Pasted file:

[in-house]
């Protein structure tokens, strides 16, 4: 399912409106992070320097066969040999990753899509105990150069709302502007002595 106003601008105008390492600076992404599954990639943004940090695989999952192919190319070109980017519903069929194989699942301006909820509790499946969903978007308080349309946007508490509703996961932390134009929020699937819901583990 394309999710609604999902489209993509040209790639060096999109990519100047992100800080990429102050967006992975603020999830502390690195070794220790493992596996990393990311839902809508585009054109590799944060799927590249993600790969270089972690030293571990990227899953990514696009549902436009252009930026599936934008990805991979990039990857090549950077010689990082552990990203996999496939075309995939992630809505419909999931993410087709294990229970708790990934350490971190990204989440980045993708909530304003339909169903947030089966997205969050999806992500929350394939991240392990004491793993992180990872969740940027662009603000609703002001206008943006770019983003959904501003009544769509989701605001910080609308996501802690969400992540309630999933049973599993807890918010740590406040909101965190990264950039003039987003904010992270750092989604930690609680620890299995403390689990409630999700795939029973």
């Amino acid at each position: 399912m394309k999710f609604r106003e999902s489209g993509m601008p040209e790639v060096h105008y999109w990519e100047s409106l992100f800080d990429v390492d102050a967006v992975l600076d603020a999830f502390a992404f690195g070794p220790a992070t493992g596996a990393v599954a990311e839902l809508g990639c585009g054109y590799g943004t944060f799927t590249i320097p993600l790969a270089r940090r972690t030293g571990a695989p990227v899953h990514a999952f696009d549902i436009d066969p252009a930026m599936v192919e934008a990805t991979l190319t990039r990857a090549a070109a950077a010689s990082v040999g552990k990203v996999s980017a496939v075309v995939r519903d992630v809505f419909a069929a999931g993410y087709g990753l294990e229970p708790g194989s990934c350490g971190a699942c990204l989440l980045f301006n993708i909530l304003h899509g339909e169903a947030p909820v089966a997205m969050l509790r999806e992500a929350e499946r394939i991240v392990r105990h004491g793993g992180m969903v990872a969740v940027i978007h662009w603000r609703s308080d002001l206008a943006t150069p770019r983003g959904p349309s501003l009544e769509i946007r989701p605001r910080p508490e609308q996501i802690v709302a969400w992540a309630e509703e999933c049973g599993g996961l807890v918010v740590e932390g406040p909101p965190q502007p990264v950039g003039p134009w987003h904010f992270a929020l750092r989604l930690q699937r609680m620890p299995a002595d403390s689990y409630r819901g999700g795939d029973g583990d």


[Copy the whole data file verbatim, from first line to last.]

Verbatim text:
[in-house]
């Protein structure tokens, strides 16, 4: 399912409106992070320097066969040999990753899509105990150069709302502007002595 106003601008105008390492600076992404599954990639943004940090695989999952192919190319070109980017519903069929194989699942301006909820509790499946969903978007308080349309946007508490509703996961932390134009929020699937819901583990 394309999710609604999902489209993509040209790639060096999109990519100047992100800080990429102050967006992975603020999830502390690195070794220790493992596996990393990311839902809508585009054109590799944060799927590249993600790969270089972690030293571990990227899953990514696009549902436009252009930026599936934008990805991979990039990857090549950077010689990082552990990203996999496939075309995939992630809505419909999931993410087709294990229970708790990934350490971190990204989440980045993708909530304003339909169903947030089966997205969050999806992500929350394939991240392990004491793993992180990872969740940027662009603000609703002001206008943006770019983003959904501003009544769509989701605001910080609308996501802690969400992540309630999933049973599993807890918010740590406040909101965190990264950039003039987003904010992270750092989604930690609680620890299995403390689990409630999700795939029973």
């Amino acid at each position: 399912m394309k999710f609604r106003e999902s489209g993509m601008p040209e790639v060096h105008y999109w990519e100047s409106l992100f800080d990429v390492d102050a967006v992975l600076d603020a999830f502390a992404f690195g070794p220790a992070t493992g596996a990393v599954a990311e839902l809508g990639c585009g054109y590799g943004t944060f799927t590249i320097p993600l790969a270089r940090r972690t030293g571990a695989p990227v899953h990514a999952f696009d549902i436009d066969p252009a930026m599936v192919e934008a990805t991979l190319t990039r990857a090549a070109a950077a010689s990082v040999g552990k990203v996999s980017a496939v075309v995939r519903d992630v809505f419909a069929a999931g993410y087709g990753l294990e229970p708790g194989s990934c350490g971190a699942c990204l989440l980045f301006n993708i909530l304003h899509g339909e169903a947030p909820v089966a997205m969050l509790r999806e992500a929350e499946r394939i991240v392990r105990h004491g793993g992180m969903v990872a969740v940027i978007h662009w603000r609703s308080d002001l206008a943006t150069p770019r983003g959904p349309s501003l009544e769509i946007r989701p605001r910080p508490e609308q996501i802690v709302a969400w992540a309630e509703e999933c049973g599993g996961l807890v918010v740590e932390g406040p909101p965190q502007p990264v950039g003039p134009w987003h904010f992270a929020l750092r989604l930690q699937r609680m620890p299995a002595d403390s689990y409630r819901g999700g795939d029973g583990d």